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fort, it fell dead-born from the press, but was afterwards revived by its younger brothers.

Burke was still a student in the Temple ; but although no man could be more completely master of law, either in its details or general principles, as a subject of moral and politicial history and science, yet he does not appear to have studied it with very great zeal as a profession. Hume informs us, in bis own Life, that, though professing to study law, he found an insurmountable aversion to every thing but the pursuits of general learning. While they (his friends) fancied I was poring over Voet and Vinnius, Cicero and Virgil were the authors I was secretly devouring.. In the like manner, works of taste, genius, and philosophy, attracted Burke more powerfully than usage, decision, and statute. Homer and Longinus occupied his mind more than Fortescue and Littleton.

Soon after his Vindication of Natural So· ciety, he published an Essay on tle Sublime

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and Beautiful,* a work which shewed a genius much beyond that of common critics, and even of highly-approved critics. In considering this essay, we are not to look for a rhetorician enumerating constituents of fine writing, but for a PHILOSOPHER TRACING PHÆNONOMENA AND THEIR CAUSES in physical and moral nature. He not only collects and narrates facts, but investigates prin. ciples; he is not merely an experimental, he is a scientific critic. Longinus possessed more the genius of a poet than the investigating coolness of a philosopher. He illustrates and exemplifies sublimity rather than unfolds its causes. In treating of the Sublime, Longinus includes the pathetic, and even the beautiful. His treatise affords less distinct instruction concerning the sublime in particular, than ideas concerning excellent composition in general.

Sublimity and beauty had, either through inadvertency or ignorance, been frequently

* In 1757

confounded, and mistaken one for the other. This, as the author remarks, must necessarily cause many mistakes in those whose business it is to influence the passions ; since, by being unacquainted with the difference between the sublime and the beautiful, they cannot happily succeed, unless by chance, in either. The design of this work, then, is to lay down such principles as may tend to ascertain and distinguish the sublime and the beautiful in any art, and to form a sort of standard for each.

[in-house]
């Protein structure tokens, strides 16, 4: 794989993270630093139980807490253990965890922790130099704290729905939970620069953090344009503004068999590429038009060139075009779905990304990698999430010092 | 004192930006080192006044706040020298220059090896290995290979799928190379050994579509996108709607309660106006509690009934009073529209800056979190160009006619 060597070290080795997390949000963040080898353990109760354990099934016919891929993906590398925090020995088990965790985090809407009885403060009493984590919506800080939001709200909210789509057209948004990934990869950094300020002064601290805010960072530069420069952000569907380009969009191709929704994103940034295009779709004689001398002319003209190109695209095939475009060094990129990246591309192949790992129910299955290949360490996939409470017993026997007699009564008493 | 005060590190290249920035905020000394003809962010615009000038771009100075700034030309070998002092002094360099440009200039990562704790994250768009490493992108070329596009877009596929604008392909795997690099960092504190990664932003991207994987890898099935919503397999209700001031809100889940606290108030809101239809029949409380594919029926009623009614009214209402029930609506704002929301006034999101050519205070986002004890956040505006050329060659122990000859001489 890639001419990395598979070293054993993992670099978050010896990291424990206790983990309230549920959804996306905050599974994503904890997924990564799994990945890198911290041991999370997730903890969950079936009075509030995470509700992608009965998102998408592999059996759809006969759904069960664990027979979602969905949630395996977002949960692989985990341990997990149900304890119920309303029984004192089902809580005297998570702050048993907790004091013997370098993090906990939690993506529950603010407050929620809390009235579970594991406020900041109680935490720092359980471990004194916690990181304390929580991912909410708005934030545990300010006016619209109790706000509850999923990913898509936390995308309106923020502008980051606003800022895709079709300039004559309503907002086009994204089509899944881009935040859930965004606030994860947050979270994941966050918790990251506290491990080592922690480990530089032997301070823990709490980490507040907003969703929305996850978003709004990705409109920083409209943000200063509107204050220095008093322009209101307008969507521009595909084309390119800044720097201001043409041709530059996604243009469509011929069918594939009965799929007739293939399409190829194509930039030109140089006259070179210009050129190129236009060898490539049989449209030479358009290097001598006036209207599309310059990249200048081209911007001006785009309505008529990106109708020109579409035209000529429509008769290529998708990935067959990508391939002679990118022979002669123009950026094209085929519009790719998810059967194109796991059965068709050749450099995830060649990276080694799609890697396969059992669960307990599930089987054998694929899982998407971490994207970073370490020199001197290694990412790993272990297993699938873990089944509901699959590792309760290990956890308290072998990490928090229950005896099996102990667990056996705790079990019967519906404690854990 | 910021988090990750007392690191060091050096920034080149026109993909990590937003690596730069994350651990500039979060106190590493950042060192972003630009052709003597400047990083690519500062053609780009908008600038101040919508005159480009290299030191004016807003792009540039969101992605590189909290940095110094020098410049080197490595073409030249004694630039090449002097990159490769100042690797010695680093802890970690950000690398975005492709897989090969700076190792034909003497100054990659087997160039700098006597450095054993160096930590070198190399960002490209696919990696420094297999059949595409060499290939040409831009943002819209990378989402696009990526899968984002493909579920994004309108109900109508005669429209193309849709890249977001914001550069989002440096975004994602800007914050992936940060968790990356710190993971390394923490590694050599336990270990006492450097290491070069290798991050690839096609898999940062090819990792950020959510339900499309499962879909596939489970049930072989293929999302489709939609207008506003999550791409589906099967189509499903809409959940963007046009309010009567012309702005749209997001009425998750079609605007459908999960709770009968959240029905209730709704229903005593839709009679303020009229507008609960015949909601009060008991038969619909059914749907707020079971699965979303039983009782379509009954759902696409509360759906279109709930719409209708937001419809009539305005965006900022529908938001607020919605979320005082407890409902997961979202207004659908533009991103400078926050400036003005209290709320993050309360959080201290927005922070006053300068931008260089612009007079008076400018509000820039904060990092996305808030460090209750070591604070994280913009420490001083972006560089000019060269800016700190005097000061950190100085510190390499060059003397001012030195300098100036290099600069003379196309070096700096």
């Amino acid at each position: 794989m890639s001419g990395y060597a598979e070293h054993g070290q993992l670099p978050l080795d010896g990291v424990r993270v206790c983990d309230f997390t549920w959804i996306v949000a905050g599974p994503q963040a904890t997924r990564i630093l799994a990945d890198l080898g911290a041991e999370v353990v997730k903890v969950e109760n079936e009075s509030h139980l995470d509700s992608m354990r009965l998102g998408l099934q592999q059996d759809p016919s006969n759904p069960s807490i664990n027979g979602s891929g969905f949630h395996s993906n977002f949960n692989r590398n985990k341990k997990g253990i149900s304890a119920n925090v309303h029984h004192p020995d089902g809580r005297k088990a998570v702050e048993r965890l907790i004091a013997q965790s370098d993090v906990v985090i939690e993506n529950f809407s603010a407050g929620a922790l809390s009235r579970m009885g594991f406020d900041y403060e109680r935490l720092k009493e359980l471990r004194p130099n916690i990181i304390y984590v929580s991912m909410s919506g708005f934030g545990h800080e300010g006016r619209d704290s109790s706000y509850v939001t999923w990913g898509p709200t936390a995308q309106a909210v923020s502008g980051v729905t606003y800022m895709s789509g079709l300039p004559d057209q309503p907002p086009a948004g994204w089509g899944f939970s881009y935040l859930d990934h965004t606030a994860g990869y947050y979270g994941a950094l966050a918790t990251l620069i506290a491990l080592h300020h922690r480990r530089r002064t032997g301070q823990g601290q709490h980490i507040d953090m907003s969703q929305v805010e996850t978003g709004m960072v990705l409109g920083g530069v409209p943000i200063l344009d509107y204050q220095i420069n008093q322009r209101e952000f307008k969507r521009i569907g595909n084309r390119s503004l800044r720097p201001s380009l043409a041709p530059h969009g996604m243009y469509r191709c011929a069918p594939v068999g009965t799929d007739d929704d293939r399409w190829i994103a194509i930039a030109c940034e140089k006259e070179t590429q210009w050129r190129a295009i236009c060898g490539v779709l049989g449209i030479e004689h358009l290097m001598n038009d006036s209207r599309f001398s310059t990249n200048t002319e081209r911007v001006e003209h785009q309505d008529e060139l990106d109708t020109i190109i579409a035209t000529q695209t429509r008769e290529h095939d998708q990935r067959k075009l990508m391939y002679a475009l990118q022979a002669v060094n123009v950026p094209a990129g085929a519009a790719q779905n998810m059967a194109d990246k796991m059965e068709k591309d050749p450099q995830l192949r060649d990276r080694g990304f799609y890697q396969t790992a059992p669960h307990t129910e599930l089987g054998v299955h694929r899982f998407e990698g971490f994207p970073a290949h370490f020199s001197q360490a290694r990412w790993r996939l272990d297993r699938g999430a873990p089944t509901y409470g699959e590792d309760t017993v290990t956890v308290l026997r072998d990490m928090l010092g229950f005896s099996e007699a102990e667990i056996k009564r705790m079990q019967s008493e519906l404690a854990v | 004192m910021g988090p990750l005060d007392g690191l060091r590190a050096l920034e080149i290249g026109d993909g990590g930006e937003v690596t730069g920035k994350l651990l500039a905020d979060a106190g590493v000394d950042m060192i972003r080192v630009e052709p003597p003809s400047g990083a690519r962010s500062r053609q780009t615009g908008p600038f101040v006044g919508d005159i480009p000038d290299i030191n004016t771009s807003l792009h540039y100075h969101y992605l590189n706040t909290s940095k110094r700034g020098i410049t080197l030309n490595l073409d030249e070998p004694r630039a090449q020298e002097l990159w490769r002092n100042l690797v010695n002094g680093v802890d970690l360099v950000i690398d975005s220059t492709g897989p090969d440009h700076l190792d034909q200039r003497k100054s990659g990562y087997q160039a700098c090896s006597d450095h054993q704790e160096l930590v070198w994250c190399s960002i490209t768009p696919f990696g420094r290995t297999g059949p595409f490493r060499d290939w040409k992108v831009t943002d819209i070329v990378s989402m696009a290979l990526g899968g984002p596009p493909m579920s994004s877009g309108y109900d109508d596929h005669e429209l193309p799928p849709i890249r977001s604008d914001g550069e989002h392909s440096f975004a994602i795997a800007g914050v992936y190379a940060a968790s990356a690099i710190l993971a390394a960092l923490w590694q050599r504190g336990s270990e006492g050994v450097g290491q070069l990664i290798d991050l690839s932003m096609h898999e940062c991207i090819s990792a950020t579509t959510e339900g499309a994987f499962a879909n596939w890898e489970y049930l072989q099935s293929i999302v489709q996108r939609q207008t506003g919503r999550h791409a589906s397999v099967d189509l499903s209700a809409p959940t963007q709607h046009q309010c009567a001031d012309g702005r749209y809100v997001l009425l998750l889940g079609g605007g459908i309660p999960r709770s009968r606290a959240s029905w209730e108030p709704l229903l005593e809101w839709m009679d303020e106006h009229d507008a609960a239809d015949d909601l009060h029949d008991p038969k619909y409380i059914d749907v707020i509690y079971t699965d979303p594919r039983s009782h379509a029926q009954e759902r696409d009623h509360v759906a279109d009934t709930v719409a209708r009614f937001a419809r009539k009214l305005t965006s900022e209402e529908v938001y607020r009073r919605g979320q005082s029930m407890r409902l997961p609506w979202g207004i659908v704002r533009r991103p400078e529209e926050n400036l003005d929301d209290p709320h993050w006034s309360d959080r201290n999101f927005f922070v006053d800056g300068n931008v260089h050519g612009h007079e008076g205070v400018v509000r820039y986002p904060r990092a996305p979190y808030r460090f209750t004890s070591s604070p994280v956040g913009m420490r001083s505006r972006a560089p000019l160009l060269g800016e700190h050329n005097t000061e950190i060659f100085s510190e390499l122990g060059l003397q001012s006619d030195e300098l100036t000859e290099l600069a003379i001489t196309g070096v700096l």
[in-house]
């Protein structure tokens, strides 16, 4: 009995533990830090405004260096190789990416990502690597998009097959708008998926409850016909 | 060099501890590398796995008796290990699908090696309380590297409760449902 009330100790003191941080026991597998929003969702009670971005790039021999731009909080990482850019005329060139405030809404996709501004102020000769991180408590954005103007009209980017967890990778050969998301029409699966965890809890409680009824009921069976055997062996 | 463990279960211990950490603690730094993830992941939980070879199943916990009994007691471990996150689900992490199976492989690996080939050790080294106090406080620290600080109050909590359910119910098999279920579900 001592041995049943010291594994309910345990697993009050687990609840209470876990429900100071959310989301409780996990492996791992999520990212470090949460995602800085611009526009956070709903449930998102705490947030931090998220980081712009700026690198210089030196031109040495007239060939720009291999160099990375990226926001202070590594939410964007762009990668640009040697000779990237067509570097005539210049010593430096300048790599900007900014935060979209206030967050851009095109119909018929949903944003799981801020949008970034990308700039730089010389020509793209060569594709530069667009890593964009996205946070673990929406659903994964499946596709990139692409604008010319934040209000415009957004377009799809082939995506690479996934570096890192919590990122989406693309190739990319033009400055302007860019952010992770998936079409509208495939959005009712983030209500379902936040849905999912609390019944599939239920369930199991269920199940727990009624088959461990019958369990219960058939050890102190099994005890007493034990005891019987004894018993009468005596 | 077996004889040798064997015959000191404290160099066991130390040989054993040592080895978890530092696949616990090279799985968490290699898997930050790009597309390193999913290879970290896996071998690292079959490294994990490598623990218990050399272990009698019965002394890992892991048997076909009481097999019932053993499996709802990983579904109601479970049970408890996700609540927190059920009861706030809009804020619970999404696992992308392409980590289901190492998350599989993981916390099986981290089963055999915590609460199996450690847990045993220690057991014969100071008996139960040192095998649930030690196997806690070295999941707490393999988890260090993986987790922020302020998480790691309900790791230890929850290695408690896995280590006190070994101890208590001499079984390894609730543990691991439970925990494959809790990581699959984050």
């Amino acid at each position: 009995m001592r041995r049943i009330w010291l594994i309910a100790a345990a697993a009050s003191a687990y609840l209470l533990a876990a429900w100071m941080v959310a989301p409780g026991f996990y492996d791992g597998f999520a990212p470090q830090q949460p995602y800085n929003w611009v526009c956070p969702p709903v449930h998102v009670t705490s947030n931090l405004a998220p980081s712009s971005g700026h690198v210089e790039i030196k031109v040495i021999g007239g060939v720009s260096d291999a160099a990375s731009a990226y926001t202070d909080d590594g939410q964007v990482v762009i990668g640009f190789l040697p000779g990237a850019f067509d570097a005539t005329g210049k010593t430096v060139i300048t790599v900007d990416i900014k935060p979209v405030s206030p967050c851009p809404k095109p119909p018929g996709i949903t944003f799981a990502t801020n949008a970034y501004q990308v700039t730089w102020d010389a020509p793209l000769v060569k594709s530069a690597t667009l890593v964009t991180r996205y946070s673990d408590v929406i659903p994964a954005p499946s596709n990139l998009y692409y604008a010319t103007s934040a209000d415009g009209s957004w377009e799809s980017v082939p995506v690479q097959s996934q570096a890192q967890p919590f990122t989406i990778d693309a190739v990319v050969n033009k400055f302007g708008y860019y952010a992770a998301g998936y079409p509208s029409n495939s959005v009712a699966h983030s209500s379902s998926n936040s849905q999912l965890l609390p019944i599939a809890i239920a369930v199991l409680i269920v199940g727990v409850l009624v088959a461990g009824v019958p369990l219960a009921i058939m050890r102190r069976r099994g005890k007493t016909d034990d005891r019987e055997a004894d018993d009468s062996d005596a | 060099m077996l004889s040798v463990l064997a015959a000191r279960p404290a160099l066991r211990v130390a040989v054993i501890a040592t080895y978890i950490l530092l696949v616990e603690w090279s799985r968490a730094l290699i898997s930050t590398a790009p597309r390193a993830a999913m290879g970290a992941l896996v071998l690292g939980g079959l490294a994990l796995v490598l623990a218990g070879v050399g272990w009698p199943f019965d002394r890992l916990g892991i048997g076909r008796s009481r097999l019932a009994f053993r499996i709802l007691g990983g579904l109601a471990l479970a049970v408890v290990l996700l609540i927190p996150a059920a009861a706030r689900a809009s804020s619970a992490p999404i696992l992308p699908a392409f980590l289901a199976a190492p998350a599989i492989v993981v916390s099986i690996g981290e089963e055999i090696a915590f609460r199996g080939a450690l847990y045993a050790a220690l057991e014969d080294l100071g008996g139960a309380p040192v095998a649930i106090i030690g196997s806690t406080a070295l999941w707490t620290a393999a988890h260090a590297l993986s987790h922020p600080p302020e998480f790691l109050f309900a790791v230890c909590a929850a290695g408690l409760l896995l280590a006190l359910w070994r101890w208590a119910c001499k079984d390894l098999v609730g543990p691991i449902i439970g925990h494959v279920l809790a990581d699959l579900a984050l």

The author first inquires into the affections of the sublime and beautiful, in their own nature: he then proceeds to investigate the properties of such things in nature as give rise to the affections; and, lastly, he considers in what manner these properties act, to produce those affections, and each correspondent emotion.

It will be generally allowed by readers conversant in such subjects, that the author

displays a mind, both · feelingly alive to each fine impulse,' and able to investigate its own operations, their effects and causes. It unites Longinus and Aristotle. Burke is a philosophical anatomist of the human mind. In respect of taste and its objects, he is what Hutchinson is in respect to the affections, and Locke to the understanding; the first who, by experiment and analysis, 'investigated an important subject in pneumatology. Like those two profound philosophers, his account of phænomena is just and accurate, though some of his theories may be incomplete and fanciful.

Whoever turns his attention to subjects of taste, must see that Burke's enumeration of the qualities which constitute sublimity and beauty is exact. Whoever is acquainted with literary history, must know that an analytical inquiry and scientific discussion of these subjects is new. Mr. Addison, indeed, in his Spectators on the Pleasures of the Imagination, describes, grandeur and beauty in

general; but does not-analyze either, so as to give a clear view of constituents, much less to ascertain principles.

Many readers, who will admit the justness of Burke's account of qualities, may esteem some of his hypotheses incomplete. Whatever (says he) is fitted in any sort to excite the ideas of pain and danger, that is to say, whatever is in any sort terrible, or conversant about terrible objects, or operates in a manner analogous to terror, is a source of the sublime. That terror is a principal source, he very clearly demonstrates, and ingeniously illustrates; but in esteeming terrible objects, and those of analogous operation, the sole constituents of sublimity, he appears, like many men of genius, to be led too far by the love of system.

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Like Pythagoras, he, in some cases, errs from the tendency of a great mind to generalization. There are many objects sublime which are not terrible. Magnificence, vastness, force, constituents of sublimity, and

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